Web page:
When I was coming up in the industry, many, many, many years ago, there was a distinction between restaurants. You were either this family-style, Ground Round-type restaurant, or you were fine dining, the Bostonian. Now palates have evolved, people have evolved, the restaurants have evolved. There’s this higher level of experience that you’re getting in all facets of the business, even in quick-service.
I think the consumer is more educated, and they know what they want. And they’re also willing to explore more and try new things. I think everything’s more middle-of-the-road. Like the new restaurant that Ken [Oringer] and Jamie [Bissonnette] opened up, Faccia Brutta. You know, the food’s exquisite, it’s high-level, but it’s not stuffy where you feel like you have to be in a suit and tie in the restaurant. Food has become so much more approachable for people, and restaurants have evolved to embrace that.
Any new places coming to Time Out Market Boston that we should know about?
We’re in conversations with people constantly. So, yes, there are new things coming, but nothing that we’re looking to announce right now. We do pop-ups. Erin Miller [from Urban Hearth] is coming mid-September through October. And that’s going to be very exciting. … Erin has been doing amazing things. She just received an award for Queen of Seafood, an amazing seafood competition down in New Orleans, I believe. That may lead to something more, or it may just be, she comes in and does a pop-up.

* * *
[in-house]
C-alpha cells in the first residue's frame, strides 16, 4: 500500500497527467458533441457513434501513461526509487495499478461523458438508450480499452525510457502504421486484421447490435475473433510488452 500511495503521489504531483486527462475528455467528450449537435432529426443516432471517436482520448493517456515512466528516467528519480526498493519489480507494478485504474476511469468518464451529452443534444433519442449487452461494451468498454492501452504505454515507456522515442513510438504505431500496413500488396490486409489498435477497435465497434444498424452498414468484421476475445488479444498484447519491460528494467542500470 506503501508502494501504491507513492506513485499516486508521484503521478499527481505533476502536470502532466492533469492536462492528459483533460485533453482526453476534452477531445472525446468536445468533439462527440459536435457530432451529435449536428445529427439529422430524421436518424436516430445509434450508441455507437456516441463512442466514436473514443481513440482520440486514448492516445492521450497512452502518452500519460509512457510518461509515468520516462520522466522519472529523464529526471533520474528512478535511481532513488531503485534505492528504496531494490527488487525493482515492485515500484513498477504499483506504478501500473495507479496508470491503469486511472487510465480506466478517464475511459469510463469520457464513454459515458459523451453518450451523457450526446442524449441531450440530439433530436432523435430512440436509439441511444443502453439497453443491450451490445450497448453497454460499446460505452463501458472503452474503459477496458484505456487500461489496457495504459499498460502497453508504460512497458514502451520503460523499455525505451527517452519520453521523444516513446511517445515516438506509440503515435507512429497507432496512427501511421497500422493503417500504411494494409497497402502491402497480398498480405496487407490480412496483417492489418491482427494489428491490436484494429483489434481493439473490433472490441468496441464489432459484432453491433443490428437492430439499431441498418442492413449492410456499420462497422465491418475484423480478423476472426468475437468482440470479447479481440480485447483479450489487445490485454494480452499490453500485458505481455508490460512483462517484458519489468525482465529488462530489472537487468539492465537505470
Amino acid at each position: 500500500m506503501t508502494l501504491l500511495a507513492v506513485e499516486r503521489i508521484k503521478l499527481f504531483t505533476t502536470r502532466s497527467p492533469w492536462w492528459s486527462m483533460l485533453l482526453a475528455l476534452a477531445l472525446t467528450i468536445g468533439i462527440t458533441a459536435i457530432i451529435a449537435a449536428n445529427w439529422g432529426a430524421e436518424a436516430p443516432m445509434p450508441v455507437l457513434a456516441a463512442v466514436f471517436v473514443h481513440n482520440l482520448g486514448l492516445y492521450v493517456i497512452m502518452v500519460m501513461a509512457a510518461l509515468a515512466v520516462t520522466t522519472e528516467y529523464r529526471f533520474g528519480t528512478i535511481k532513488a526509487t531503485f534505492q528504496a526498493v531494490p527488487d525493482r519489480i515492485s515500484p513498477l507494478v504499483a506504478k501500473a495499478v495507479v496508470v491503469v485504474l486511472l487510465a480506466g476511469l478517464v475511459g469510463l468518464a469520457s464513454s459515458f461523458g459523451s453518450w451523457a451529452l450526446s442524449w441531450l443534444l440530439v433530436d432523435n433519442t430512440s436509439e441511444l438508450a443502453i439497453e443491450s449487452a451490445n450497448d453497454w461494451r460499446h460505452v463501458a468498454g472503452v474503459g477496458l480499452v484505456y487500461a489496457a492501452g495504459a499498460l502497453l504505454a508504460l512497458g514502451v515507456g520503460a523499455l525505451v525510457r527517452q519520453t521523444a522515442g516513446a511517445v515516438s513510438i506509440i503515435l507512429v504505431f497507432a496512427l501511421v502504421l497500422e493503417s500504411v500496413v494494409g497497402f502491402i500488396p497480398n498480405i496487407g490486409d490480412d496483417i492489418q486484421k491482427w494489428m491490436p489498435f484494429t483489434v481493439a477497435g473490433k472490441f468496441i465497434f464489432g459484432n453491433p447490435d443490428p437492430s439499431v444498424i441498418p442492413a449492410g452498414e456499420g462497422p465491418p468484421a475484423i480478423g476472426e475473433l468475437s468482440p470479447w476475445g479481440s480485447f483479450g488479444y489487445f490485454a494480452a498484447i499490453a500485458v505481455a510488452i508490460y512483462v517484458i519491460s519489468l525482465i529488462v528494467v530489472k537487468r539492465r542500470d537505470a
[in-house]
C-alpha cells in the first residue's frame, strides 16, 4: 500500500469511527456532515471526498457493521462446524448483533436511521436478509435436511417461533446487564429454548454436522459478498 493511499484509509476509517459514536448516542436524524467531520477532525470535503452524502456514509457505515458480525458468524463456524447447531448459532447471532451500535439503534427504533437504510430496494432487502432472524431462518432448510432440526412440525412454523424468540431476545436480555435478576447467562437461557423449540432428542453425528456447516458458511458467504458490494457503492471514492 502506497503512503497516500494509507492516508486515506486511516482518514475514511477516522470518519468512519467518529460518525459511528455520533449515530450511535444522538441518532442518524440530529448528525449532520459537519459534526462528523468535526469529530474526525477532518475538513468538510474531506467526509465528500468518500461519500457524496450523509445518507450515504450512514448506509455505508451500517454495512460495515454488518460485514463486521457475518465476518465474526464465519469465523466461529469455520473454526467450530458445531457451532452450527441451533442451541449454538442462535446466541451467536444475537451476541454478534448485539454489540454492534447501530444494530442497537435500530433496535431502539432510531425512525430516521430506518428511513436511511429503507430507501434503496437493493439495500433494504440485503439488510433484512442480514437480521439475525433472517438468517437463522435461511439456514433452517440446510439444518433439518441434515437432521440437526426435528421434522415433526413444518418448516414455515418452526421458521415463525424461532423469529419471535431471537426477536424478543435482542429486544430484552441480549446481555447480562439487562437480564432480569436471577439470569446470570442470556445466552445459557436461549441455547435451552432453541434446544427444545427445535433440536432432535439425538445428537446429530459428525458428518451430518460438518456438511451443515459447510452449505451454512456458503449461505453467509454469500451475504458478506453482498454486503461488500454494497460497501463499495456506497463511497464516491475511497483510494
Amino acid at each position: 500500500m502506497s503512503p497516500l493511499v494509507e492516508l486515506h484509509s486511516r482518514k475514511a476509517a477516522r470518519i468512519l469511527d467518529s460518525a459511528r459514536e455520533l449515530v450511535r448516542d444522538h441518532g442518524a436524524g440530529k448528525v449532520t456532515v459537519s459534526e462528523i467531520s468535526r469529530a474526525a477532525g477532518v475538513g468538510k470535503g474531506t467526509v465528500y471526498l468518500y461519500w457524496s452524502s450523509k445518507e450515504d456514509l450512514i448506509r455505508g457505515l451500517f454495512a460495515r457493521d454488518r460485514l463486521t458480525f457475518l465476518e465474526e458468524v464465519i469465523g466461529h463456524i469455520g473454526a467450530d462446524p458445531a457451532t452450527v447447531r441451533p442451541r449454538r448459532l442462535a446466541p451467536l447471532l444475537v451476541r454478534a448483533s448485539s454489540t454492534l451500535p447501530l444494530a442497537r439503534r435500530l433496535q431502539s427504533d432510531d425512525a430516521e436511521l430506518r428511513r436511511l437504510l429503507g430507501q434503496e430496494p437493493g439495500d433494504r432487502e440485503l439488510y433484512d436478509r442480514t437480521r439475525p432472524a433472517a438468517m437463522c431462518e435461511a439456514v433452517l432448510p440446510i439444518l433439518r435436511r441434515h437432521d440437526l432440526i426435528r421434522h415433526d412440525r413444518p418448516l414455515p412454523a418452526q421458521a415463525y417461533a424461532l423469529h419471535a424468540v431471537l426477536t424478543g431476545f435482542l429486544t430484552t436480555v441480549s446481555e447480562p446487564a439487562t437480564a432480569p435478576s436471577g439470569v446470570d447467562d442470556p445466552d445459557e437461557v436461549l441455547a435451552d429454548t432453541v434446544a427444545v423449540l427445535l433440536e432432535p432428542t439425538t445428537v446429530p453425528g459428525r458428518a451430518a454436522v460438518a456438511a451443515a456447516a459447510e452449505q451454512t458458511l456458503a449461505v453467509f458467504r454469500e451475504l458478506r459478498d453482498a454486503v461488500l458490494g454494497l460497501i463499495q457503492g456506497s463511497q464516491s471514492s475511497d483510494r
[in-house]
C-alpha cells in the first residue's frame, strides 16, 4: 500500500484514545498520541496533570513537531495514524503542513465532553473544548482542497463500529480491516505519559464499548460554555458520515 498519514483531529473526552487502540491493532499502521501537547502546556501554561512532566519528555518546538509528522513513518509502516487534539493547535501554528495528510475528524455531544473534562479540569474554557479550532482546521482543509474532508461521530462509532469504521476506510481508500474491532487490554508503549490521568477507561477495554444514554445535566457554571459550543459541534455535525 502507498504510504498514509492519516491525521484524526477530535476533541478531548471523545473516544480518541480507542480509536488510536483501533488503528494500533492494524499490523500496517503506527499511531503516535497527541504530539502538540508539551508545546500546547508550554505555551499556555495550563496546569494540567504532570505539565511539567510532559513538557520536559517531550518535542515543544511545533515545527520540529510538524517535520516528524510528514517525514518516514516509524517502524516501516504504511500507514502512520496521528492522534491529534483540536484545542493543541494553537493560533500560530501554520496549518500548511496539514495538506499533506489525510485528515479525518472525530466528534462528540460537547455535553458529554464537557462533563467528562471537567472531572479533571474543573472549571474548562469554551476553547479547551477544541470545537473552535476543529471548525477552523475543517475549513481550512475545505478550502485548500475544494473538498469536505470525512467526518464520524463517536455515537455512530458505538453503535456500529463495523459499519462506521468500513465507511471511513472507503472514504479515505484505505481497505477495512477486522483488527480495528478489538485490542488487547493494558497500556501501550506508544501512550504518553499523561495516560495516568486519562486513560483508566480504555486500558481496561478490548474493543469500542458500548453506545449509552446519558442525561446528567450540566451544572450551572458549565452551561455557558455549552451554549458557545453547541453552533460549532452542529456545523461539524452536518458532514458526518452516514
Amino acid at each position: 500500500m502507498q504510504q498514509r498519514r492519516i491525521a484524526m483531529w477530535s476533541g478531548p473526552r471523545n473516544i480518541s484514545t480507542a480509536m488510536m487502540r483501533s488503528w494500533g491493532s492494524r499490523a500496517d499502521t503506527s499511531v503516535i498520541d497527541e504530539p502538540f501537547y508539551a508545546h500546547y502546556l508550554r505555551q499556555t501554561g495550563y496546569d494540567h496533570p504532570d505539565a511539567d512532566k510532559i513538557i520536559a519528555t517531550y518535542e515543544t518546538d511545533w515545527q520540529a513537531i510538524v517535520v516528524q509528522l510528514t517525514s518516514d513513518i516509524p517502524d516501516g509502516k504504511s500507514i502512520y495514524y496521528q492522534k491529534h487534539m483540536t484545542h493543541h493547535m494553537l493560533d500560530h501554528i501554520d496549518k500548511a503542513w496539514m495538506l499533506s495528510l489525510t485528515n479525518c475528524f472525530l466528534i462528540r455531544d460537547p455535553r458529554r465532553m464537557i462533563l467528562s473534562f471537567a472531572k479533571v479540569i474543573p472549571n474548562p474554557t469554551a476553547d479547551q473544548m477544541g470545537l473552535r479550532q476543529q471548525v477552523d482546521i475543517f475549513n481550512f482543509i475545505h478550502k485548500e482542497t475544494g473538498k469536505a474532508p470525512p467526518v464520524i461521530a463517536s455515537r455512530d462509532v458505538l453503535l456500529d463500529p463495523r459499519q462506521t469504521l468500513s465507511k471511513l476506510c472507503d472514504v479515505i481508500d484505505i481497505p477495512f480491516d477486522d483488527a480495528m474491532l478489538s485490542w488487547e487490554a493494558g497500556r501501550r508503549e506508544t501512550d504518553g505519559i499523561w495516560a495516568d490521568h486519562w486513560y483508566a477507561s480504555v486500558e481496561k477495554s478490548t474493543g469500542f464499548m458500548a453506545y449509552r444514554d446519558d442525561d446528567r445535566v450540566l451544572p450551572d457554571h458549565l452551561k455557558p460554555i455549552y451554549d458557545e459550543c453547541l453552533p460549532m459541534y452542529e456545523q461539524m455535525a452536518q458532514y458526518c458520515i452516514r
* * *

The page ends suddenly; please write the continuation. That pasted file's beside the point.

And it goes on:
Obviously, there are Time Outs in various places. I’m assuming that each Time Out is representative of the city where it’s located. From a food perspective, how would you categorize Boston?
For us, it’s there’s something for everybody. You’re not going to get clam chowder and a lobster roll in Lisbon. Everything we have is local, even the beer. The largest brand that we have on tap is Sam Adams. It’s a quality product, and it’s Boston-based. Every other beer we have is a local craft brewery.
If you could have any vendors at Time Out Market Boston, who would they be?
Ideally we would have a team of Boston-based Iron Chefs who create a different collaborative concept every two months. It is close to what we are trying to do with our pop-ups.
What are your favorite local places?
I live in Norwell, out in the ‘burbs, We like Trident Galley and the Parrot down on Nantasket. Salt Society in Scituate is a really nice restaurant. Right up the street from our house is a little local place called Cheever’s. I can practically walk there. Square Cafe just opened up a new place in Hanover, right in Previte’s plaza. For me, that’s my old home. Joe Previte is a longtime friend; I used to walk to his father’s meat market. I’d get the veal for my mom, and he would just take the leg out, slice it off, and then pound it out right in front of you: “Here you go, kid, bring this home to mom.” Those are the things that I cherish and I hold on to, and I try to get that everywhere I go.